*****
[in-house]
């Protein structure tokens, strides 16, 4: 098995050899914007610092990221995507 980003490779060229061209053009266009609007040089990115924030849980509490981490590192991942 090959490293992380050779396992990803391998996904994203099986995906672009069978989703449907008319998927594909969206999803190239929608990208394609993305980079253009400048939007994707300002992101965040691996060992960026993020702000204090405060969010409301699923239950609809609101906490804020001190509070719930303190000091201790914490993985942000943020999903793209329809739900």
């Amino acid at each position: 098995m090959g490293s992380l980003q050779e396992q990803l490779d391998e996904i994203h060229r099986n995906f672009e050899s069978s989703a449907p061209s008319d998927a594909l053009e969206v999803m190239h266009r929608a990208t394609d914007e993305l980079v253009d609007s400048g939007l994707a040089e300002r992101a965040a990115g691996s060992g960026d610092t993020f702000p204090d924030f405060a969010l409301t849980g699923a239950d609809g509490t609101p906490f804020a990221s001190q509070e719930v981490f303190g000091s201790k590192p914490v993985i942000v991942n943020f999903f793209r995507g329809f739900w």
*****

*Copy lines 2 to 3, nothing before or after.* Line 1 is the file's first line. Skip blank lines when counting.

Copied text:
């Protein structure tokens, strides 16, 4: 098995050899914007610092990221995507 980003490779060229061209053009266009609007040089990115924030849980509490981490590192991942 090959490293992380050779396992990803391998996904994203099986995906672009069978989703449907008319998927594909969206999803190239929608990208394609993305980079253009400048939007994707300002992101965040691996060992960026993020702000204090405060969010409301699923239950609809609101906490804020001190509070719930303190000091201790914490993985942000943020999903793209329809739900």
């Amino acid at each position: 098995m090959g490293s992380l980003q050779e396992q990803l490779d391998e996904i994203h060229r099986n995906f672009e050899s069978s989703a449907p061209s008319d998927a594909l053009e969206v999803m190239h266009r929608a990208t394609d914007e993305l980079v253009d609007s400048g939007l994707a040089e300002r992101a965040a990115g691996s060992g960026d610092t993020f702000p204090d924030f405060a969010l409301t849980g699923a239950d609809g509490t609101p906490f804020a990221s001190q509070e719930v981490f303190g000091s201790k590192p914490v993985i942000v991942n943020f999903f793209r995507g329809f739900w």